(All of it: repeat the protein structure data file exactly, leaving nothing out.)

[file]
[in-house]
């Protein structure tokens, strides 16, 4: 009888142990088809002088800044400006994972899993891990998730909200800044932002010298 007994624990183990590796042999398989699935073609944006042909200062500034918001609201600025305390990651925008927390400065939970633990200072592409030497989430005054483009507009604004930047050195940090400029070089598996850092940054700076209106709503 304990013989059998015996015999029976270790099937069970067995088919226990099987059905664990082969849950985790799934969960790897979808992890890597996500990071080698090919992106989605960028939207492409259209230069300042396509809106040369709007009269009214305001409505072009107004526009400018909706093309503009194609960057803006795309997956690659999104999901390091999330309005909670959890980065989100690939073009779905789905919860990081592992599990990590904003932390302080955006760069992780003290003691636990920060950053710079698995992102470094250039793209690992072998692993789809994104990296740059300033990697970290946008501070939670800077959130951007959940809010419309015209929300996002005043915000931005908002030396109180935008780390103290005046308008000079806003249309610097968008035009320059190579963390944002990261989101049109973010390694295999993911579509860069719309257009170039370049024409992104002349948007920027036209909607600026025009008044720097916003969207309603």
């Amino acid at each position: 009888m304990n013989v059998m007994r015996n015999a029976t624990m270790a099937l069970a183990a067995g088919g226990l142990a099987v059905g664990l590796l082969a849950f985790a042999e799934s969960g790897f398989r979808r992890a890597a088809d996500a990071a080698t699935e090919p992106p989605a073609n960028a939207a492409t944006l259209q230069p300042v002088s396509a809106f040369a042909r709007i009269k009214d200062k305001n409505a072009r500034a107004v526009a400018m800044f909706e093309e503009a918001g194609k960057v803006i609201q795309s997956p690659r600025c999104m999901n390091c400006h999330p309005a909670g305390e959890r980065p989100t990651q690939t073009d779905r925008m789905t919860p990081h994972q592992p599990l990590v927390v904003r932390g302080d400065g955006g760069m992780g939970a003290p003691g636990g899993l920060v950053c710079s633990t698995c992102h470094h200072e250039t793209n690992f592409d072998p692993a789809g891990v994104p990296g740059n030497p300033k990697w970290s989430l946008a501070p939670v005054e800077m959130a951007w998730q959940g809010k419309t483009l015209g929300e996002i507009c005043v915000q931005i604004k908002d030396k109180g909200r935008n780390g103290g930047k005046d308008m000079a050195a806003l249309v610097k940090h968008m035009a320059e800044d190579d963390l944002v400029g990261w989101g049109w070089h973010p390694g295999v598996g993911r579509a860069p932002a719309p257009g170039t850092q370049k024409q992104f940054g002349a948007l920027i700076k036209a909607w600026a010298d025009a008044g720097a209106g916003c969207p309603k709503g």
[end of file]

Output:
[in-house]
């Protein structure tokens, strides 16, 4: 009888142990088809002088800044400006994972899993891990998730909200800044932002010298 007994624990183990590796042999398989699935073609944006042909200062500034918001609201600025305390990651925008927390400065939970633990200072592409030497989430005054483009507009604004930047050195940090400029070089598996850092940054700076209106709503 304990013989059998015996015999029976270790099937069970067995088919226990099987059905664990082969849950985790799934969960790897979808992890890597996500990071080698090919992106989605960028939207492409259209230069300042396509809106040369709007009269009214305001409505072009107004526009400018909706093309503009194609960057803006795309997956690659999104999901390091999330309005909670959890980065989100690939073009779905789905919860990081592992599990990590904003932390302080955006760069992780003290003691636990920060950053710079698995992102470094250039793209690992072998692993789809994104990296740059300033990697970290946008501070939670800077959130951007959940809010419309015209929300996002005043915000931005908002030396109180935008780390103290005046308008000079806003249309610097968008035009320059190579963390944002990261989101049109973010390694295999993911579509860069719309257009170039370049024409992104002349948007920027036209909607600026025009008044720097916003969207309603």
């Amino acid at each position: 009888m304990n013989v059998m007994r015996n015999a029976t624990m270790a099937l069970a183990a067995g088919g226990l142990a099987v059905g664990l590796l082969a849950f985790a042999e799934s969960g790897f398989r979808r992890a890597a088809d996500a990071a080698t699935e090919p992106p989605a073609n960028a939207a492409t944006l259209q230069p300042v002088s396509a809106f040369a042909r709007i009269k009214d200062k305001n409505a072009r500034a107004v526009a400018m800044f909706e093309e503009a918001g194609k960057v803006i609201q795309s997956p690659r600025c999104m999901n390091c400006h999330p309005a909670g305390e959890r980065p989100t990651q690939t073009d779905r925008m789905t919860p990081h994972q592992p599990l990590v927390v904003r932390g302080d400065g955006g760069m992780g939970a003290p003691g636990g899993l920060v950053c710079s633990t698995c992102h470094h200072e250039t793209n690992f592409d072998p692993a789809g891990v994104p990296g740059n030497p300033k990697w970290s989430l946008a501070p939670v005054e800077m959130a951007w998730q959940g809010k419309t483009l015209g929300e996002i507009c005043v915000q931005i604004k908002d030396k109180g909200r935008n780390g103290g930047k005046d308008m000079a050195a806003l249309v610097k940090h968008m035009a320059e800044d190579d963390l944002v400029g990261w989101g049109w070089h973010p390694g295999v598996g993911r579509a860069p932002a719309p257009g170039t850092q370049k024409q992104f940054g002349a948007l920027i700076k036209a909607w600026a010298d025009a008044g720097a209106g916003c969207p309603k709503g």